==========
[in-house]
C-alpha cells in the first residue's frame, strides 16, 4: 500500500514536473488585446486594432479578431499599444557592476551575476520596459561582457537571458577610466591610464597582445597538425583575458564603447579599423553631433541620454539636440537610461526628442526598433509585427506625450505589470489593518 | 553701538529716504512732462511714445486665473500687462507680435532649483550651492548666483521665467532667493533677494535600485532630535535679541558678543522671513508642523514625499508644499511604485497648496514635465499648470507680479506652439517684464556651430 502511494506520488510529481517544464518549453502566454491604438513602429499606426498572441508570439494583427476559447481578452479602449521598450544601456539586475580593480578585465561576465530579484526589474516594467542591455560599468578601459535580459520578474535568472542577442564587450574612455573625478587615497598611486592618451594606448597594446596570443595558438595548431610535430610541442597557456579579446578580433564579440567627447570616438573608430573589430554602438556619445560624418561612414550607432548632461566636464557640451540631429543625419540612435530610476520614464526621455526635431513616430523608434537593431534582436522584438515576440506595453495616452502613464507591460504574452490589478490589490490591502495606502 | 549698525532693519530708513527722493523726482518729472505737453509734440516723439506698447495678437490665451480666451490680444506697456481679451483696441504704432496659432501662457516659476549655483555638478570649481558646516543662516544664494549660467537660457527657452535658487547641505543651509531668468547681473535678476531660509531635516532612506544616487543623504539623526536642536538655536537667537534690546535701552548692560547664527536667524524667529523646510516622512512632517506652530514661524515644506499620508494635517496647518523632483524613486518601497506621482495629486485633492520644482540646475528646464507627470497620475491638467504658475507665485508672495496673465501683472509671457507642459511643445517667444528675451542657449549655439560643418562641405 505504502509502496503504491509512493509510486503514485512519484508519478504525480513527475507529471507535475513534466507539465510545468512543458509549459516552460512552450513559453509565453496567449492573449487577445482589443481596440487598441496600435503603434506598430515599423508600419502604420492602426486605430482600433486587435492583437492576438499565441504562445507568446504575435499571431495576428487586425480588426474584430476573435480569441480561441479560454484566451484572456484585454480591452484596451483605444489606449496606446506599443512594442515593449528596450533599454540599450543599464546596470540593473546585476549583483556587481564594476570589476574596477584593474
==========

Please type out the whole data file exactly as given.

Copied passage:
[in-house]
C-alpha cells in the first residue's frame, strides 16, 4: 500500500514536473488585446486594432479578431499599444557592476551575476520596459561582457537571458577610466591610464597582445597538425583575458564603447579599423553631433541620454539636440537610461526628442526598433509585427506625450505589470489593518 | 553701538529716504512732462511714445486665473500687462507680435532649483550651492548666483521665467532667493533677494535600485532630535535679541558678543522671513508642523514625499508644499511604485497648496514635465499648470507680479506652439517684464556651430 502511494506520488510529481517544464518549453502566454491604438513602429499606426498572441508570439494583427476559447481578452479602449521598450544601456539586475580593480578585465561576465530579484526589474516594467542591455560599468578601459535580459520578474535568472542577442564587450574612455573625478587615497598611486592618451594606448597594446596570443595558438595548431610535430610541442597557456579579446578580433564579440567627447570616438573608430573589430554602438556619445560624418561612414550607432548632461566636464557640451540631429543625419540612435530610476520614464526621455526635431513616430523608434537593431534582436522584438515576440506595453495616452502613464507591460504574452490589478490589490490591502495606502 | 549698525532693519530708513527722493523726482518729472505737453509734440516723439506698447495678437490665451480666451490680444506697456481679451483696441504704432496659432501662457516659476549655483555638478570649481558646516543662516544664494549660467537660457527657452535658487547641505543651509531668468547681473535678476531660509531635516532612506544616487543623504539623526536642536538655536537667537534690546535701552548692560547664527536667524524667529523646510516622512512632517506652530514661524515644506499620508494635517496647518523632483524613486518601497506621482495629486485633492520644482540646475528646464507627470497620475491638467504658475507665485508672495496673465501683472509671457507642459511643445517667444528675451542657449549655439560643418562641405 505504502509502496503504491509512493509510486503514485512519484508519478504525480513527475507529471507535475513534466507539465510545468512543458509549459516552460512552450513559453509565453496567449492573449487577445482589443481596440487598441496600435503603434506598430515599423508600419502604420492602426486605430482600433486587435492583437492576438499565441504562445507568446504575435499571431495576428487586425480588426474584430476573435480569441480561441479560454484566451484572456484585454480591452484596451483605444489606449496606446506599443512594442515593449528596450533599454540599450543599464546596470540593473546585476549583483556587481564594476570589476574596477584593474